Refried beans are synonymous with Tex-Mex and Mexican cuisine, but are eaten in countless other Latin American cultures as well. They are a relatively new dish, popularized in the last century alongside many other Tex-Mex staples like fajitas or chili con carne. The name refried beans can cause some confusion because the beans are not literally fried twice—a more apt description would be “well-fried beans,” the direct Spanish translation of “frijoles refritos.”
Cooking refried beans can be as simple or complex as you’d like. The easiest iterations of refried beans consist of nothing but beans, a source of fat, and spices. Many recipes call for the addition of fragrant vegetables such as sauteed onion, pepper, or a sofrito. In northern regions of Mexico and most of the United States, this dish is traditionally made with pinto beans, but can be made with any bean you prefer. Black beans are the second most common choice, and my personal favorite. No matter which bean you choose to use, if you’ve ever had the pleasure of enjoying refried beans in any form, you certainly understand why the dish came to be so popular. The uses for refried beans are almost inexhaustible: it can be served as a dip on its own, or can be combined with other dips and condiments like your favorite guacamole and queso to make a 7-layer dip, a crowd-pleasing game day staple. Refried beans also make a fantastic enchilada filling, and on rice it becomes a deceptively simple standalone meal. They’re simple, filling, and make a fantastic accouterment or even main dish whenever you decide you’re craving some Tex-Mex food.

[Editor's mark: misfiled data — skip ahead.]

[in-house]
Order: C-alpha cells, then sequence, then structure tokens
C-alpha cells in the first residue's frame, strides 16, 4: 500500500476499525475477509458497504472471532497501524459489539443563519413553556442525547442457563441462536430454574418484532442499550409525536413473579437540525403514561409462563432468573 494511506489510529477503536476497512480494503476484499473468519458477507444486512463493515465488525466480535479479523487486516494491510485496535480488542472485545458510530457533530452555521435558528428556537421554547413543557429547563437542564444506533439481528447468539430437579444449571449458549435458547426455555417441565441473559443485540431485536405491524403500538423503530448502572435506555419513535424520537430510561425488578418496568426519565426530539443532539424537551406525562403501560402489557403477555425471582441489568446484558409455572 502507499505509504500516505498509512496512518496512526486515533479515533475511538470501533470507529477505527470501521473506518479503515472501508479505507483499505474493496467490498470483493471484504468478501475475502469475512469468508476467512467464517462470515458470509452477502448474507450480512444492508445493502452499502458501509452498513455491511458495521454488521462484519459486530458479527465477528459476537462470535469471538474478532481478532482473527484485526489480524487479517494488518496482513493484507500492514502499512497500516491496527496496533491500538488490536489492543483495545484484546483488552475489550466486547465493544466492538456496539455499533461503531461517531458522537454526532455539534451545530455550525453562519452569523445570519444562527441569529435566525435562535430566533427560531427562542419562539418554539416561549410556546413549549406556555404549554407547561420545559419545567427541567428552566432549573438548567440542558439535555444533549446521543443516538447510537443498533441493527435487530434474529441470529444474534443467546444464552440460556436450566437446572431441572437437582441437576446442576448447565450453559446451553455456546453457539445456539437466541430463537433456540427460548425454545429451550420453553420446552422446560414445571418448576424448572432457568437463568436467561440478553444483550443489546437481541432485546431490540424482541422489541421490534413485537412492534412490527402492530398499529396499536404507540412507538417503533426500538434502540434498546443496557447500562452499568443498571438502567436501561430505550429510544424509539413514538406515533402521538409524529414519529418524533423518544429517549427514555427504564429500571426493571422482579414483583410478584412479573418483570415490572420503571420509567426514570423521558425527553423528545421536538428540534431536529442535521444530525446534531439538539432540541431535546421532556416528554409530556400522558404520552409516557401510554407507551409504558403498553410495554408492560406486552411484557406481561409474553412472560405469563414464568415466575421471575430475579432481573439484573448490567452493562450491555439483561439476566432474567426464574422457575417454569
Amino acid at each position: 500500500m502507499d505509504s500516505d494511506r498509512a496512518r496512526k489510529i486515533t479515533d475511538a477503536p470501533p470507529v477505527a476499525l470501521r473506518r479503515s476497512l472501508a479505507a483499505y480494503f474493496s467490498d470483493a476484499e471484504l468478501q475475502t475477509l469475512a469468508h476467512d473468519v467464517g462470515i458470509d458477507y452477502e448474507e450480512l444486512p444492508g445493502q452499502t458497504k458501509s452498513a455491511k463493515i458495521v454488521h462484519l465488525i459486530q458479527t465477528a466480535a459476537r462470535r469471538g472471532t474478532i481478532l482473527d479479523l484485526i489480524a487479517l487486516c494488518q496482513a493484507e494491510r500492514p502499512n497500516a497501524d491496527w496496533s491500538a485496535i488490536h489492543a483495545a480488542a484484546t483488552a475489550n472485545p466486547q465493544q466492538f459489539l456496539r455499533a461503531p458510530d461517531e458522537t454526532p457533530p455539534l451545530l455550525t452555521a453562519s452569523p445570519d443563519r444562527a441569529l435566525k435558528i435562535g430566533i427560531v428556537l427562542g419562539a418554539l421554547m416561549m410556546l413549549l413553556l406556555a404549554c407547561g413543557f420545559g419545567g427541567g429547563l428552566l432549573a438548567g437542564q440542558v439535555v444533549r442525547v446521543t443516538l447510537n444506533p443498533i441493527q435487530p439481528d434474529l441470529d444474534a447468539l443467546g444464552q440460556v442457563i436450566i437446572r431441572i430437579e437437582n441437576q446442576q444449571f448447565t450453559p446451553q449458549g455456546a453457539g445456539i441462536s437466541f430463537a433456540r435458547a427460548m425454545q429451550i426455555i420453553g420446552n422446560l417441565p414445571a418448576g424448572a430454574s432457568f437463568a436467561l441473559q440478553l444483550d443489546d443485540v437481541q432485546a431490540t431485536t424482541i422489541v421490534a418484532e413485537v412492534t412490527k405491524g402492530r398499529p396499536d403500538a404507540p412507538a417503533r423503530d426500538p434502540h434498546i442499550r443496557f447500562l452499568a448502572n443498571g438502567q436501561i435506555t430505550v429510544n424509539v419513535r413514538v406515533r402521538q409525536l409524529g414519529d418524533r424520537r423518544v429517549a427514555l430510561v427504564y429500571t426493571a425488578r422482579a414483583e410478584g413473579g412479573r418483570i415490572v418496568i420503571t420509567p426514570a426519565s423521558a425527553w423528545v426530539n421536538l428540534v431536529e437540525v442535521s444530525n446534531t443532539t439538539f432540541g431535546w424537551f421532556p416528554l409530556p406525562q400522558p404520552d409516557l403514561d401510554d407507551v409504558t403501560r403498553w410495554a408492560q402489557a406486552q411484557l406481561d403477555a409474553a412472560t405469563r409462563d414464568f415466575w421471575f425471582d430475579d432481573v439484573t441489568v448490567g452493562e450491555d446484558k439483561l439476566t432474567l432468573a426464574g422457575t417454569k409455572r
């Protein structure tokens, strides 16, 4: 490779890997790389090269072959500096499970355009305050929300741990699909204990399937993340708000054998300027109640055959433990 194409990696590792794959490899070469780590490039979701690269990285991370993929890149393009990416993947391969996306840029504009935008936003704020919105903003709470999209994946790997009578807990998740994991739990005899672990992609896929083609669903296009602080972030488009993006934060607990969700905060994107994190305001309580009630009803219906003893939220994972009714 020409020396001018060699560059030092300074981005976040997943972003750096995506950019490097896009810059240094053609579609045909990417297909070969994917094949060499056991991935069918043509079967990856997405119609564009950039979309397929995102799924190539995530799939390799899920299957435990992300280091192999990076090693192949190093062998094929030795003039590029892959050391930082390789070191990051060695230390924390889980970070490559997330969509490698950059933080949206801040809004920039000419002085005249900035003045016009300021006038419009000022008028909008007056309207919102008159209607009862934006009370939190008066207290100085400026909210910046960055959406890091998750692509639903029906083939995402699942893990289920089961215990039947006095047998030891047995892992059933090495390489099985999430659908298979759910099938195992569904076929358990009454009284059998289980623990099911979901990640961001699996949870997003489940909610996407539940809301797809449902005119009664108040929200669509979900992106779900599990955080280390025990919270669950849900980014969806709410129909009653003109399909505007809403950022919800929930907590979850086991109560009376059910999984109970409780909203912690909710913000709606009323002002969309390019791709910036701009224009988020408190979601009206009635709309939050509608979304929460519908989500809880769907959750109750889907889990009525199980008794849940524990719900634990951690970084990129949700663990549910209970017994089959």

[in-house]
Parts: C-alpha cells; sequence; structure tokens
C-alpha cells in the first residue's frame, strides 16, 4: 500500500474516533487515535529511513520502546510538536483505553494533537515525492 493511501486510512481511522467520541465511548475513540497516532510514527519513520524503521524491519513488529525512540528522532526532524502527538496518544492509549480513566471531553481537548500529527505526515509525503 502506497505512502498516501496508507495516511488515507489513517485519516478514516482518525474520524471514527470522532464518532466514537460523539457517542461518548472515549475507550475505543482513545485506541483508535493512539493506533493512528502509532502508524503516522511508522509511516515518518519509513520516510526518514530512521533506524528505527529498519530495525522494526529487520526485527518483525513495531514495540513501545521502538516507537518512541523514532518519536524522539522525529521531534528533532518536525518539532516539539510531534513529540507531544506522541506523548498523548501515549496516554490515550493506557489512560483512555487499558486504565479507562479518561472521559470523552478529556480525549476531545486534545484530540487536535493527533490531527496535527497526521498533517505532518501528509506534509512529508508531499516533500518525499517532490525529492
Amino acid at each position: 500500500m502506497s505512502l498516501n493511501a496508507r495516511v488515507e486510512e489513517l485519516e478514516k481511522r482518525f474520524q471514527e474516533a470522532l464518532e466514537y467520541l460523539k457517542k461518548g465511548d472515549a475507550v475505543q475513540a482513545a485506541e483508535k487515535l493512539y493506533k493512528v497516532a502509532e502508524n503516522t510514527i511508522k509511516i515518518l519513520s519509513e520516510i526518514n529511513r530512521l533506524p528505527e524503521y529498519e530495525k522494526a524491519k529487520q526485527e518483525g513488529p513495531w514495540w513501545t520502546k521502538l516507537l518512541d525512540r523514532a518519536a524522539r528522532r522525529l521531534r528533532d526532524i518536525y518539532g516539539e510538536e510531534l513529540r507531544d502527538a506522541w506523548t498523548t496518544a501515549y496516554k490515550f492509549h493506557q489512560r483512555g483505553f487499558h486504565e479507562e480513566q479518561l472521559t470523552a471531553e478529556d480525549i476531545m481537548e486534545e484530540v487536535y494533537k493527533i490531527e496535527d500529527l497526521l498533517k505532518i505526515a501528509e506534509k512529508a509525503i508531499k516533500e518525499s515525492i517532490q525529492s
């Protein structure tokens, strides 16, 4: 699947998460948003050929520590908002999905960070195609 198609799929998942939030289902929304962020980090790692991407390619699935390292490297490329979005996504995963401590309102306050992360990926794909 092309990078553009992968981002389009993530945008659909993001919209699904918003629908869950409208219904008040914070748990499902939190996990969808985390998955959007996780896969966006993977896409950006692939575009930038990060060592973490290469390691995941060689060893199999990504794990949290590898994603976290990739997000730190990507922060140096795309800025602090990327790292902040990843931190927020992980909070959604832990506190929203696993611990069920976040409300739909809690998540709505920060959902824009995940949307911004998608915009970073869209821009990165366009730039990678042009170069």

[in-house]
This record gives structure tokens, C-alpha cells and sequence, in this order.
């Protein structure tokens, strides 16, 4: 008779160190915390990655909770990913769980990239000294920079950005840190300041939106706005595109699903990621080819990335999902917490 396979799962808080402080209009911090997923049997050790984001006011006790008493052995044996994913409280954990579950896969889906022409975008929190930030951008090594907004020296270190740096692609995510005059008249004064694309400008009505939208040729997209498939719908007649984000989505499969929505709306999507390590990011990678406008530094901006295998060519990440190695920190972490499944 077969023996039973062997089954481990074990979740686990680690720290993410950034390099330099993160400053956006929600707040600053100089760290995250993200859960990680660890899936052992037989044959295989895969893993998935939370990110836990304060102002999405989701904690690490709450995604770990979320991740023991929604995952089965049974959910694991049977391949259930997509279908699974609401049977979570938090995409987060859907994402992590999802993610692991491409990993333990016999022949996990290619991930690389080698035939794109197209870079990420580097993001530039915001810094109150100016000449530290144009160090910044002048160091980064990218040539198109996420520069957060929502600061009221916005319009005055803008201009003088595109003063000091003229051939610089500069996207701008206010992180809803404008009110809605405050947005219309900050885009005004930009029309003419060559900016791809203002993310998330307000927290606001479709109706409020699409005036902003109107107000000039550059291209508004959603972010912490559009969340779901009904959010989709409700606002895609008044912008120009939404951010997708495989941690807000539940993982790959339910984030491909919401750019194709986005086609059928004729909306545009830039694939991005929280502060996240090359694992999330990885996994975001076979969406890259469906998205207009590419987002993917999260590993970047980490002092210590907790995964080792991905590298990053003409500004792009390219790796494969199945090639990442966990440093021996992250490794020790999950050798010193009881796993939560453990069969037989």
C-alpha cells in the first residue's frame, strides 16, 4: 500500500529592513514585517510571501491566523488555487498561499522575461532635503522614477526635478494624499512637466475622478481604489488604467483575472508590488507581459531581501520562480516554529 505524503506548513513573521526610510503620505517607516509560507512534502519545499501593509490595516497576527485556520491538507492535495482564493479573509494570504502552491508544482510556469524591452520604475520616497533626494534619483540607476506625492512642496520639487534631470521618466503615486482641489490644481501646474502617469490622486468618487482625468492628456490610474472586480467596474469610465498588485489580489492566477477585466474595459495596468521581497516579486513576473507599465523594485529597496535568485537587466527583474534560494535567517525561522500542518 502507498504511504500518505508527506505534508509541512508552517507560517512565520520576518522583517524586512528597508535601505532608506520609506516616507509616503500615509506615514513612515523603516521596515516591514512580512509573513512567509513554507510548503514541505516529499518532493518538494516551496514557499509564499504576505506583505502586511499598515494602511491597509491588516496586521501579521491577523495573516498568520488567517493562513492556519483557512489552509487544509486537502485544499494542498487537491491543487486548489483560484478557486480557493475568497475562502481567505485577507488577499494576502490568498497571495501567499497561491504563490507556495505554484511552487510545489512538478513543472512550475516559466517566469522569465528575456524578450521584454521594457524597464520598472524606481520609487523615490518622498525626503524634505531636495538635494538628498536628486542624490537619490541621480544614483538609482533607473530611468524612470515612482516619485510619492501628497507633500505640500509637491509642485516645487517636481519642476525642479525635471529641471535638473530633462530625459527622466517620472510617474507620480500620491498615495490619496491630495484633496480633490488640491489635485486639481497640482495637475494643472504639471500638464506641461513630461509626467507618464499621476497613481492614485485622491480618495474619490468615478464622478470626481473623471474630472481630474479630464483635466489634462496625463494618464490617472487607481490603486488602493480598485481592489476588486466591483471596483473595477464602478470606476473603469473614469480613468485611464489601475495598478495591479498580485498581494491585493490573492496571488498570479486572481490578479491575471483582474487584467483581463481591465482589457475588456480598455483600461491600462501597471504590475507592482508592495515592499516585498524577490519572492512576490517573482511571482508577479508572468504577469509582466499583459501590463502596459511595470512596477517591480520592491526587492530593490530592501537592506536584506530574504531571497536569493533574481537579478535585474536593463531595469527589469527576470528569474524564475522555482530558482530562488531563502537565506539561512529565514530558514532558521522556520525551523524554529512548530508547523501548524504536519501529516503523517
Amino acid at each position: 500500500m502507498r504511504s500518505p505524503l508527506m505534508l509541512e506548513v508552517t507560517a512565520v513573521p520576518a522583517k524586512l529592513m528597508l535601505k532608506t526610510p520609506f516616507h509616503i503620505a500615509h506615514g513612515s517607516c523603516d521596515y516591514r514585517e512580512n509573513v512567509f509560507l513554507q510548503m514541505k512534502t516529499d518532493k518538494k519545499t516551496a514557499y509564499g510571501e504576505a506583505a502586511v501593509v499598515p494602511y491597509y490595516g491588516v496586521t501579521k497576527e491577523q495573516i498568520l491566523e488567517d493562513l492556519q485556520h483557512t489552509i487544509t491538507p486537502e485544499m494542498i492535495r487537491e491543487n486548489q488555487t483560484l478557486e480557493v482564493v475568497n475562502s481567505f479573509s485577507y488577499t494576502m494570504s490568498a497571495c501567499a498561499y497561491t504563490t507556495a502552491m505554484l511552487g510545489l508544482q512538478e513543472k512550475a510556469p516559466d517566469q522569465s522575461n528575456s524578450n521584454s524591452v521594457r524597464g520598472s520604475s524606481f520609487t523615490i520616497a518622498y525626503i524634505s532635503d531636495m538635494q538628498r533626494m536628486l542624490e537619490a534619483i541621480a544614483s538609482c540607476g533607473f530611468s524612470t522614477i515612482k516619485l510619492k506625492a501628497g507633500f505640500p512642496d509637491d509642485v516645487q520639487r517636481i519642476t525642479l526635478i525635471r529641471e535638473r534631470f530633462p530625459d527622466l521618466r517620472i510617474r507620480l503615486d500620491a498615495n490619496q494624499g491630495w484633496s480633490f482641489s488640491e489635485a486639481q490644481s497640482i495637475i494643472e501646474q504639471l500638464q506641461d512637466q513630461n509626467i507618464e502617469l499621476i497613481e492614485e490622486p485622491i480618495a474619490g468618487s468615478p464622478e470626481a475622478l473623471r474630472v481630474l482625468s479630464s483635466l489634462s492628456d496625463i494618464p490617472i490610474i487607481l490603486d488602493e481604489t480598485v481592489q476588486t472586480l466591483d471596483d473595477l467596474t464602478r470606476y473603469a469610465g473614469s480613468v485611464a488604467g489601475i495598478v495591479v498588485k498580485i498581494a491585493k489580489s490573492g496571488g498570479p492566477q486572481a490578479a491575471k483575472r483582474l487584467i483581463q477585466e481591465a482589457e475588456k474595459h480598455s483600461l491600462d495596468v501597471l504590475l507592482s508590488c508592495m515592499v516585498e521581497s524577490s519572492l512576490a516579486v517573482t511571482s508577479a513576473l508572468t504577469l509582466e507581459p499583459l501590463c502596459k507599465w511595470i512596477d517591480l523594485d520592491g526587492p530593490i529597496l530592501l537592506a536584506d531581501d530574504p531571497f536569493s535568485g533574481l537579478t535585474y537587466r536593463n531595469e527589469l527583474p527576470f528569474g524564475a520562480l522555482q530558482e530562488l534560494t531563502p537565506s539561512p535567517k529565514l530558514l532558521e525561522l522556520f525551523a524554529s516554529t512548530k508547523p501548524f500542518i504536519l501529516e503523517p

1 tablespoon olive oil
¼ large red onion, finely chopped
½ poblano pepper, finely chopped
3 cups black beans, cooked and drained
½ teaspoon cumin
¼ teaspoon chili powder
1 cup vegetable stock
½ lime, juiced
Salt and pepper to taste
In a large saucepan, saute the onions and peppers in the olive oil over medium-high heat until softened and beginning to brown. Add the black beans, cumin, and chili powder to the saucepan, toasting them briefly, about 30 seconds, before adding the vegetable stock and bringing the mixture to a gentle simmer. Lower the heat and reduce the mixture, stirring occasionally until the beans are tender and the liquid has reached a saucy consistency. This will take about three to five minutes. Mash with a potato masher or fork until the beans reach the desired consistency, mix in the lime juice, and season to taste with salt and pepper. You’re now ready to enjoy some banging beans however you please!